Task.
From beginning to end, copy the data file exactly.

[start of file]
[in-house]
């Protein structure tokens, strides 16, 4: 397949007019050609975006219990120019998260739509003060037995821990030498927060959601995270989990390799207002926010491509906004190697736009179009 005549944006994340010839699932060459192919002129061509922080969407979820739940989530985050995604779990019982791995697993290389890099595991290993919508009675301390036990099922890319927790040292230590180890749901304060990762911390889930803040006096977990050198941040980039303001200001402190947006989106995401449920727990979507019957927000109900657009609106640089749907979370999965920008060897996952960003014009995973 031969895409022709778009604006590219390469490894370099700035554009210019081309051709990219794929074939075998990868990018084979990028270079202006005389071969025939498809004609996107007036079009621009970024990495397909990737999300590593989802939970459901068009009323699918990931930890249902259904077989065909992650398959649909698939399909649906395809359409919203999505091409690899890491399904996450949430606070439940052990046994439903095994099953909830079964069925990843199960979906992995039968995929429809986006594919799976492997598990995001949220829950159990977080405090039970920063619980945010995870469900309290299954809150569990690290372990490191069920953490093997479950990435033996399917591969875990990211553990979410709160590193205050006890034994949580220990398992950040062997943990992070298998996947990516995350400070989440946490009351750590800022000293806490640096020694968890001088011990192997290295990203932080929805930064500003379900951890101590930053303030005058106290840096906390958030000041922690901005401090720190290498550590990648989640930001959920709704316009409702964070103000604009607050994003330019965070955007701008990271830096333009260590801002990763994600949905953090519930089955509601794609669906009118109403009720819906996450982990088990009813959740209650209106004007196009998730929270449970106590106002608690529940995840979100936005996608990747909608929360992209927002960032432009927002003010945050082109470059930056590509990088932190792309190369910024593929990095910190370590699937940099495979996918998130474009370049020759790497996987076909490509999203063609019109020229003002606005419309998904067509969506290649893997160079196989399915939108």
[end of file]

[in-house]
């Protein structure tokens, strides 16, 4: 397949007019050609975006219990120019998260739509003060037995821990030498927060959601995270989990390799207002926010491509906004190697736009179009 005549944006994340010839699932060459192919002129061509922080969407979820739940989530985050995604779990019982791995697993290389890099595991290993919508009675301390036990099922890319927790040292230590180890749901304060990762911390889930803040006096977990050198941040980039303001200001402190947006989106995401449920727990979507019957927000109900657009609106640089749907979370999965920008060897996952960003014009995973 031969895409022709778009604006590219390469490894370099700035554009210019081309051709990219794929074939075998990868990018084979990028270079202006005389071969025939498809004609996107007036079009621009970024990495397909990737999300590593989802939970459901068009009323699918990931930890249902259904077989065909992650398959649909698939399909649906395809359409919203999505091409690899890491399904996450949430606070439940052990046994439903095994099953909830079964069925990843199960979906992995039968995929429809986006594919799976492997598990995001949220829950159990977080405090039970920063619980945010995870469900309290299954809150569990690290372990490191069920953490093997479950990435033996399917591969875990990211553990979410709160590193205050006890034994949580220990398992950040062997943990992070298998996947990516995350400070989440946490009351750590800022000293806490640096020694968890001088011990192997290295990203932080929805930064500003379900951890101590930053303030005058106290840096906390958030000041922690901005401090720190290498550590990648989640930001959920709704316009409702964070103000604009607050994003330019965070955007701008990271830096333009260590801002990763994600949905953090519930089955509601794609669906009118109403009720819906996450982990088990009813959740209650209106004007196009998730929270449970106590106002608690529940995840979100936005996608990747909608929360992209927002960032432009927002003010945050082109470059930056590509990088932190792309190369910024593929990095910190370590699937940099495979996918998130474009370049020759790497996987076909490509999203063609019109020229003002606005419309998904067509969506290649893997160079196989399915939108």